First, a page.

When tallying up the benefits of selling bad debt, it is important to consider the impact of the returns beyond just the immediate returns. In most cases, the advantages of selling dormant bad debt extend far beyond just increased cash flow. Utilities who sell bad debt can:

“- Reallocate staff to profitable ventures. A utility company can streamline staffing or reallocate employees. The result: staff is focused on reducing losses and staffing costs decrease.

“- Receive higher returns than by traditional collection methods. Not only does the utility immediately benefit from the instant infusion of cash to the bottom-line, but the returns are usually higher than even the best case scenarios of collection companies who handle the accounts beyond the primary agency collection cycle.

“- Eliminate liabilities. Eliminate any liabilities for FDCPA [Fair Debt Collection Practices Act] violations by in-house staff or in a collection agency environment, primary or post primary placements.

“- Project recoveries with confidence. When you sell accounts regularly and at established rates, you can maintain recovery rates without increasing administrative costs, i.e. forward flow selling. With forward flow selling, you can predict returns and accurately establish budgets.

“- Enjoy the time value of money with guaranteed returns. Instead of waiting months or years with no guarantee of any future return, enjoy the opportunity to reinvest and yield future value from current bad debt.

Right information, right decision

The benefits of selling bad debt can be substantial; however, in order to be successful, it’s important to choose the right partner. Conventional wisdom may suggest that price should be the dominant factor. While price is important, utilities need to also consider the experience and track record of a potential partner when making a decision.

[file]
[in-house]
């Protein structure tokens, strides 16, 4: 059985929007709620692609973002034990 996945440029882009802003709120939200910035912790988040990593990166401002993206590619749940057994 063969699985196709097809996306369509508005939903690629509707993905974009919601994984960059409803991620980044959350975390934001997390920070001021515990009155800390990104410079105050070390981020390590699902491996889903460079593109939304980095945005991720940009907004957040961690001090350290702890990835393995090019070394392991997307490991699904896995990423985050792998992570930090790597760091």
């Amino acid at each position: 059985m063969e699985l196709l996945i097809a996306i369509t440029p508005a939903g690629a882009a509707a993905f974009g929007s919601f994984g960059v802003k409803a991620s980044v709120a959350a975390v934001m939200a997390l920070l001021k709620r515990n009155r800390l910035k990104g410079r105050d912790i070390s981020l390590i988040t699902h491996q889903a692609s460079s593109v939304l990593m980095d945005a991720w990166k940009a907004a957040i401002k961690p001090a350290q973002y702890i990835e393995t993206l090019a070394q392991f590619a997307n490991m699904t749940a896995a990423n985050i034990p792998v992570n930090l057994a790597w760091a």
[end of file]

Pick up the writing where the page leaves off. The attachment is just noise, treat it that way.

Consider the following steps when deciding on a partner:

“- Look for industry-specific experience and a track record of positive results. It’s hard to believe now, but recognize that the bad debt customer of today may one day return to the service territory and be a good paying customer which means more business in the future. For this reason, you need a qualified partner who handles each account with the respect and professionalism that reflects well on your company.

“- Look for flexibility. Choose a buyer who permits account options, such as closing, repurchasing, or replacing accounts.

“- Check for forward flow. Will the prospective buyer enter into a ‘forward flow’ contract so that you can budget bad debt recoveries at set intervals, like on a monthly, quarterly, or annual basis? If not, consider that the buyer may not be interested in maintaining a relationship but only in maximizing the return on this investment. This attitude may show itself in the way your accounts are handled, too.

“- Make sure that the company does not resell accounts. Be aware of your buyer’s practices before you sell your accounts. If the company resells accounts, you run the risk of losing all control over how the accounts are handled.

“- Find the win-win situation. A true partner will be interested in your future success. The selling of bad debt should always be a ‘win-win’ situation and by having the purchaser share his results, it will enable both parties to ensure that the relationship is mutually beneficial by adjusting any new purchases, or a forward flow, in accordance with the buyer’s actual collection experience.

Lewis is president of InoVision Inc. He was previously employed at Dominion Virginia Power for over 25 years. Following his departure from Virginia Power, He helped found InoVision.